Conversations on Living

What if I die tomorrow?

“What if I knew that I would die tomorrow?”

I asked myself when I watched the movie “The Walk” earlier last year.

“Would I be sad? Would I be disappointed? Or feel satisfied and happy?” I pondered.

The year 2015 was a year filled with deep introspection and reflection for me. Many of my life’s decisions in the past have had inspiration from movies. But this time this thought was also fuelled by two other incidents.

First, I reached forty in August.

Second, the acquittal of Salman Khan and Jayalalita.

I was happy about what I had accomplished with NalandaWay and hopeful about her future. I was happy in my relationships. But can I do better in life with what was left?

I was in a slum in Chennai when I learnt of Jayalalita’s acquittal. The slum had all the signatures of everything that is wrong with our politicians and governance. But its inmates were celebrating her acquittal by bursting crackers and distributing sweets. They did not care that she was corrupt and justice had been murdered. That she and every other criminal who run this country will never be punished for their misdeeds. The poor will always be living in a miserable urban hell and no one will do anything that would make their lives better.

Who am I judge the poor? I have never lived their lives. I don’t have to negotiate the corrupt police and politicians to survive everyday.

And people like Salman Khan will always escape the noose of justice. They will always go scot-free. They will never be punished.

I was disappointed. With my country. With my people. With myself, that my work with children will not even make a scratch in their lives who are sorrounded by these scavengers and looters. I was wasting my time. Perhaps I should get back to working for a corporation and atleast make money for myself. If things got worse, I will atleast have enough money to run away. Or should I kill them all? Become an extremist? I was angry.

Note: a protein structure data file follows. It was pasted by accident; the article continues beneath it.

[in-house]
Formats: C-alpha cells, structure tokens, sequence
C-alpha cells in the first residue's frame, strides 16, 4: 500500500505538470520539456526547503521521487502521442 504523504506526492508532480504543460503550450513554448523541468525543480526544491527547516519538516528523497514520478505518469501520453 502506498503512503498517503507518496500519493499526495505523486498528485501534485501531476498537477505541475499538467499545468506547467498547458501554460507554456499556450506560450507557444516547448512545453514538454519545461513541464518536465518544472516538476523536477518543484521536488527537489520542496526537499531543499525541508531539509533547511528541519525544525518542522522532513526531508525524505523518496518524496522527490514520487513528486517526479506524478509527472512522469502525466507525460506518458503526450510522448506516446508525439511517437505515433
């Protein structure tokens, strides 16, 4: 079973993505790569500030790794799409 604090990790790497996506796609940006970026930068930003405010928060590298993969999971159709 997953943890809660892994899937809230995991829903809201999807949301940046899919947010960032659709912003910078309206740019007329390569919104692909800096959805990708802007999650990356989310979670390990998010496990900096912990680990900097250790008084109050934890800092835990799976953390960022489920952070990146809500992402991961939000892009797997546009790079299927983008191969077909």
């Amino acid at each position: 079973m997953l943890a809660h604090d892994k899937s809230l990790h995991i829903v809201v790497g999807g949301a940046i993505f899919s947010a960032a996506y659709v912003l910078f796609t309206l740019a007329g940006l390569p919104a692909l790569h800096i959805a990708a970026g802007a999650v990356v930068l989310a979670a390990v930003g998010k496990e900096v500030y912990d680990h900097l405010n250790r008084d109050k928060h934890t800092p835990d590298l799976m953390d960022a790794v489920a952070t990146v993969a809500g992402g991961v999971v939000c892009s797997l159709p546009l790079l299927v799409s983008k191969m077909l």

I started reading Gandhi again. I met my mentors and asked for advice. I struggled to find sense.

“You are worrying from a place of arrogance,” a stranger told me. “What makes you think that you alone can end suffering? Do your thing. Do more of the same. We all have the key to a small part of a much larger puzzle. Let’s all come together to make a mosaic,” he said.

He made sense.

“What if I knew I will die but had to make everyday count?” The question looked different after this interaction.

I decided to write down a set of principles that I will follow for the rest of my life.

So this is my list;

– I will deal with every person with, patience, compassion and empathy.

– I will be speak and act against injustice without fear of retribution

– I will not manipulate, cheat, or be unethical in my dealings with anyone.

– I will consciously reduce consumption and reuse or recycle wherever possible.

– I will respect my body, and take good care of it.

– I will consciously look for beauty and goodness in every person, place, or thing even in the middle of overwhelming ugliness and vulgarity.

I told myself if I just continued to be usefull to children and lived with gratefulness, I will survive the madness.

Life is beautiful again. Death will not scare me. I will not let politicians and villains rob my optimism. And everyday is a gift and I will make it count.